Moe Zhoost 03-23-22 09:23 AM

Most cables can be snipped through in 10-15 seconds. Most U-locks and security chains can be defeated by an angle grinder in 10-15 seconds. Aluminum shell locks like the SAF Altor will resist most thieves; however it weighs as much as some bikes and costs a bundle. As you improve lock security, there are many other things that become weak links. For example, a lot of bike racks are not bolted to the ground, or if they are, it's with simple hex nuts that can be unscrewed easily. Many bike racks are rather flimsy so the thief can easily cut or break them.

Bike security garages are the way to go. Yes the locks can be defeated, but the thief will avoid just because he or she won't be able to see the contents.

The best anti-theft bike is a rusty ugly one with bad tires parked next to a nice newish one. Many riders try to uglify their bikes for this reason.

Good luck on your project

soyabean 03-23-22 09:33 AM


Originally Posted by aggieian (Post 22448151)
Hello all! I am a engineer currently working with a team of students to develop a new bike lock/anti theft bike.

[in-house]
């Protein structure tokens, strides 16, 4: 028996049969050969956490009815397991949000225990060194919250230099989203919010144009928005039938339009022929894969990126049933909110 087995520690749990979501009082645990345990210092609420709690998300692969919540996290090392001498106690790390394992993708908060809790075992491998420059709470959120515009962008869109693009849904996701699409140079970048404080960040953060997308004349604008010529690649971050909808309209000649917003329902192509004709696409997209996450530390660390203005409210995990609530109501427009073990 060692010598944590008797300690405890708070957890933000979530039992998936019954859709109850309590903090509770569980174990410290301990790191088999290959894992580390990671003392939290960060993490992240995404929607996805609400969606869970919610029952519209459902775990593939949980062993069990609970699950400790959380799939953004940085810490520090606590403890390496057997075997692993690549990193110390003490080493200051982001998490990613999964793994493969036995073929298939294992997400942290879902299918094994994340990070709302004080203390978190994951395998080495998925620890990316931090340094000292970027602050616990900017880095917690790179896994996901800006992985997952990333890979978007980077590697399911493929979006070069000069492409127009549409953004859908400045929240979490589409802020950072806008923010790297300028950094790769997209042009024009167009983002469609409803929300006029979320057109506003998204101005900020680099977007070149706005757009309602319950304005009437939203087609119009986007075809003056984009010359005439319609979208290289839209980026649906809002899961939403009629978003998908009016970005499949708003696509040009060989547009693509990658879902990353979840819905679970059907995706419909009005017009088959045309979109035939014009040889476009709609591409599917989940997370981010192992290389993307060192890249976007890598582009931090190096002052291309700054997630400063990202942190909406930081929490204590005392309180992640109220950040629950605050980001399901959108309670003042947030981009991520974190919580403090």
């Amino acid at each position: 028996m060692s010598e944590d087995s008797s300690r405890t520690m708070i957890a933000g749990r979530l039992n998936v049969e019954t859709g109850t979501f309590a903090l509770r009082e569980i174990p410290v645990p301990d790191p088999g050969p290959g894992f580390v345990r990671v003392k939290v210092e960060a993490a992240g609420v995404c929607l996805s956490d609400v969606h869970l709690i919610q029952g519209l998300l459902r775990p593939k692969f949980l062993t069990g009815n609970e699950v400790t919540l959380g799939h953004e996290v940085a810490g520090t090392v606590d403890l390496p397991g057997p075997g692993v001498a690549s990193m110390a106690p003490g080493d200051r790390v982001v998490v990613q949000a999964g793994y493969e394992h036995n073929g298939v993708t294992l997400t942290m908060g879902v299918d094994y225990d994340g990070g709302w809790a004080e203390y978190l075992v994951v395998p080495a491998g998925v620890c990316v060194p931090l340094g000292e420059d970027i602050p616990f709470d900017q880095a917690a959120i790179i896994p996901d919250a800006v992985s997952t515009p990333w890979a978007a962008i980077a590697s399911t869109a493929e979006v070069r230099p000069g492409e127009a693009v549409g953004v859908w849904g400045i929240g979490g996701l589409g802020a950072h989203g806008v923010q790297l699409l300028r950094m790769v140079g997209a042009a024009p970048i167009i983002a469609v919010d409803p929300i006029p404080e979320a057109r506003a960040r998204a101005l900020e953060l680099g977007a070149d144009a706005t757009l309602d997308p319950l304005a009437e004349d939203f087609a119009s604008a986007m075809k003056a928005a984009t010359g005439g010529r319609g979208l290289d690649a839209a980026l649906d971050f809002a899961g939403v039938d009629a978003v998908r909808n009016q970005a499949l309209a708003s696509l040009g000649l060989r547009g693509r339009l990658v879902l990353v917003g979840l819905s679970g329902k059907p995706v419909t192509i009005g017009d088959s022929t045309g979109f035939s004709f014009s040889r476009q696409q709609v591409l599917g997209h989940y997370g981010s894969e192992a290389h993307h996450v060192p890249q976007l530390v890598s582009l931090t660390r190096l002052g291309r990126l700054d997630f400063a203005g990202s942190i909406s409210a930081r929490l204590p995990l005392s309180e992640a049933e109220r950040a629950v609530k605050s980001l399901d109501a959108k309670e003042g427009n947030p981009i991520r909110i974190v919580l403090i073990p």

And this is exactly why to I would never buy shares in an IPO until I went to them in person to check them out.

But hey, some few Kickstarters do actually work.

https://www.biography.com/.image/t_s...ges-square.jpg

Iride01 03-23-22 10:06 AM

Perhaps some rubbery compound as an outer covering for the entire thing can gum up or expand from the heat of the cutoff wheel so it'll gum it up and slow the rotation of it or stop it entirely.

People do buy locks for bikes so whether or not they are effective for theft isn't so much an issue. There is a market for them. And besides, the design project is mostly for learning other things, not so much designing the end all be all device. Though it's nice when that happens.

blacknbluebikes 03-23-22 10:34 AM

change the paradigm. "here's an app that finds someone to stand next to your bike while you go in the beer store"

Herzlos 03-23-22 11:03 AM